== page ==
‘My heart sank’: Father of student in CISD bus crash in Hays shares his story

BUDA, Texas (KXAN) — Hector Campos said Friday he received a call every parent dreads.

“[It was] the worst feeling in the world,” Campos said. “You never thought you would get one, and my heart immediately sank.”

The call was to inform him of an accident involving his daughter’s Hays Consolidated Independent School District bus. Campos rushed to the scene and then waited for hours to find out if his daughter Caliana was OK.

“It felt like forever,” Campos said. “It was just complete chaos there,” he continued. “It was very hard.”

Caliana is fine. Campos said she only suffered a few scrapes.

There was a collision between the bus and a concrete truck on Friday afternoon. Two people were killed – a child on the bus and a man in a vehicle driving behind the bus. Two Hays CISD employees and two students were still in the hospital Sunday evening, according to a Hays CISD spokesperson.

The bus was on the way back from a field trip to the Bastrop Zoo. Campos said this was Caliana’s first field trip.

“It was just an emotional wreck,” he said. “It’s just very sad. We’re trying to keep it together. But you know, we’re as positive as we can be.”

Coping with the trauma

Tom Green Elementary School Principal Jennifer Hanna sent a message to parents Saturday informing them that classes will be canceled on Monday. Instead of a regular school day, Hanna said specialized crisis and trauma counselors would be available from 7 a.m. to 7 p.m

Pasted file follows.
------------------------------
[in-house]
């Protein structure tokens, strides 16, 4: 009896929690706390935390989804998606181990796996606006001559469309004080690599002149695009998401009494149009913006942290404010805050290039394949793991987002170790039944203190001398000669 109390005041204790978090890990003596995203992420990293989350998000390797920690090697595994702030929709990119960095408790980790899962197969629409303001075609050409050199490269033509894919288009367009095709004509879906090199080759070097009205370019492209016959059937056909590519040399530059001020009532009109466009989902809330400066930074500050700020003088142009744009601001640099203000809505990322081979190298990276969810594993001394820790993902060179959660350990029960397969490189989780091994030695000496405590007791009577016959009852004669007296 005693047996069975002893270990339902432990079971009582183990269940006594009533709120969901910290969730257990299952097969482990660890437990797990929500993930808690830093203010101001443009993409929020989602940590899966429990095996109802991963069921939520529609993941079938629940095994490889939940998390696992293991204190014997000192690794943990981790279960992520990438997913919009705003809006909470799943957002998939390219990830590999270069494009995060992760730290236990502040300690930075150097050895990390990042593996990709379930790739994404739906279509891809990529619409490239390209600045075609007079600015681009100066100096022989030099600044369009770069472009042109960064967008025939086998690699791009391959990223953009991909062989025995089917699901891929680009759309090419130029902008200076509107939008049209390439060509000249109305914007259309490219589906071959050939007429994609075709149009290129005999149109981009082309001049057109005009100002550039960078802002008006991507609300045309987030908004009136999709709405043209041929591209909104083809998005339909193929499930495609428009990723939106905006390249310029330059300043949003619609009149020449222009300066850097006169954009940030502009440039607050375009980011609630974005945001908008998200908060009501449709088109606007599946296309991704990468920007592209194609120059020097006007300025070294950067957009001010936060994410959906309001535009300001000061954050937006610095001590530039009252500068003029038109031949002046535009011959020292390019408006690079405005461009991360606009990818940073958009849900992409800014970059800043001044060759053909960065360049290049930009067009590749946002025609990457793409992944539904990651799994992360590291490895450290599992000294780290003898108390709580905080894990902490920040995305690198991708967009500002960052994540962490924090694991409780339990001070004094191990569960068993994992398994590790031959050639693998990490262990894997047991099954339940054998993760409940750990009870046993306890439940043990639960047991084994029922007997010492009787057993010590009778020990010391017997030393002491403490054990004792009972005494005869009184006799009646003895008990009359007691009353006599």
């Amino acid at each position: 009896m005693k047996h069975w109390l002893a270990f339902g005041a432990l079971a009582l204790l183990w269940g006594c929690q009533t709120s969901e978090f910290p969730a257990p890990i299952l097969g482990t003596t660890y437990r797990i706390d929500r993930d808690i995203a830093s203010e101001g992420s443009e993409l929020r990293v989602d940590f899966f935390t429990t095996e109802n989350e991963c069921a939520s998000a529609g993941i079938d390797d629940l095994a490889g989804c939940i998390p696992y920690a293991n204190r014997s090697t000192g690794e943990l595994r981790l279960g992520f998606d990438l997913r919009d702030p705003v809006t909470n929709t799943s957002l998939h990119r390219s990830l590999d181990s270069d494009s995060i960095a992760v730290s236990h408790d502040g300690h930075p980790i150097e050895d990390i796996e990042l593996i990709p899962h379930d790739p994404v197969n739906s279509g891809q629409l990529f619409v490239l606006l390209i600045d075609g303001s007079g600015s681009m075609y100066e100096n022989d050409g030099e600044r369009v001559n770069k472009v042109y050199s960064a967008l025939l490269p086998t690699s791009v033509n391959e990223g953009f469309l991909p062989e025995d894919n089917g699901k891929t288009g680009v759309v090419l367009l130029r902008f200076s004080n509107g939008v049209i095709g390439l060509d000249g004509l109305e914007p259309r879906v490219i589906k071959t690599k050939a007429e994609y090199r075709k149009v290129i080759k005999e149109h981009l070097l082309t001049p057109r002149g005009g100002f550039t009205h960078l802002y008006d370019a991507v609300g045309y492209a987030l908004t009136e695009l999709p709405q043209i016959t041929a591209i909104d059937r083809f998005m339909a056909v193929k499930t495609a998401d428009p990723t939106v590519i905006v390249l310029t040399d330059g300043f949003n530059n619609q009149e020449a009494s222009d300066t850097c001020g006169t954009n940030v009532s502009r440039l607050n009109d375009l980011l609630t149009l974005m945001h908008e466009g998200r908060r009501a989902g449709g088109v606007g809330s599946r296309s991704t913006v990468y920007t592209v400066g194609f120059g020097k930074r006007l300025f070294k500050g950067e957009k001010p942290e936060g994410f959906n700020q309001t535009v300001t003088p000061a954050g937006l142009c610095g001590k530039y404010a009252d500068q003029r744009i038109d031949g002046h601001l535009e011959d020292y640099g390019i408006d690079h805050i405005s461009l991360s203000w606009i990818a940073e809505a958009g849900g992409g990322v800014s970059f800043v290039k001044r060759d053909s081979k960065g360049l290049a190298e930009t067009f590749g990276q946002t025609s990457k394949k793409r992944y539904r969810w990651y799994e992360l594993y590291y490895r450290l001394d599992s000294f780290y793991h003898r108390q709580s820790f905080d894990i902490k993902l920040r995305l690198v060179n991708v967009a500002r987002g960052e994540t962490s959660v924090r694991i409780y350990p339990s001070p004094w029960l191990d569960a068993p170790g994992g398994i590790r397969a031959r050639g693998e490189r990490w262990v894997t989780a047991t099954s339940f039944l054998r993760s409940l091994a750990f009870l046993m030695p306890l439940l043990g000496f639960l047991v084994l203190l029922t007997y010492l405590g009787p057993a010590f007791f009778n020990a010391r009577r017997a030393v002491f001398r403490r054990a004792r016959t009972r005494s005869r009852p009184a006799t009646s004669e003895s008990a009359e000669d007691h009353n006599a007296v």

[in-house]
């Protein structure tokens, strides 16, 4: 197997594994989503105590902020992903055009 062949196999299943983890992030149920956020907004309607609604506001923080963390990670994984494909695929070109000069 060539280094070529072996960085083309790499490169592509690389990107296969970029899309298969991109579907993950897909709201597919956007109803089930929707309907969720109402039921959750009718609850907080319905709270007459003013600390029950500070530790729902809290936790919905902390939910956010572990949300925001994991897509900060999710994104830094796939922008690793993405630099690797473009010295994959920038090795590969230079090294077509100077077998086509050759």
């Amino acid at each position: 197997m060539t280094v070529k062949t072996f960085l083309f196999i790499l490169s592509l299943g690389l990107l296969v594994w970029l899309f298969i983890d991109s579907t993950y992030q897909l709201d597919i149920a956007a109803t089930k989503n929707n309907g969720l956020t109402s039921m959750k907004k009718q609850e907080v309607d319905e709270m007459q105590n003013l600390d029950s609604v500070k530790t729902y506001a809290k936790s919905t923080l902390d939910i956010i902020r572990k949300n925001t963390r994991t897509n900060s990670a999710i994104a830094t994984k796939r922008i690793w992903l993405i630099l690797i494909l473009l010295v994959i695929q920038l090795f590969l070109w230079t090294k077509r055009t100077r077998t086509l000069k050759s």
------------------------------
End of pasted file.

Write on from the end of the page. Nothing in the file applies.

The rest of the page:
Child and adolescent psychologist Dr. Julia Clark said some of the children who were on the bus might not have a hard time recovering from the trauma. She said for others it might be more challenging.

“Similar to looking at veterans returning from overseas, some veterans thrive [Post Traumatic Stress Disorder] and some don’t,” Clark said. “We don’t really know why.”

Clark said it’s good to have systems in place to support children, but also not expect them to be severely traumatized.

“They’re looking for some kind of change in the [child’s] behavior,” she said. “You look for what’s going on in daily life and whether it’s getting to the point where the child is no longer able to do things they could before. Does it affect sleep? Does it affect their behavior?”

Clark also said parents should check with themselves.

“This is also a terrible thing for parents. Thinking, ‘Oh my God, what if this happens while my kids are on the bus?'” Clark said. “There may be a part where the child doesn’t need support, but a parent can really benefit from seeking support.”

Related Articles

Leave a Reply

Your email address will not be published. Required fields are marked *

Back to top button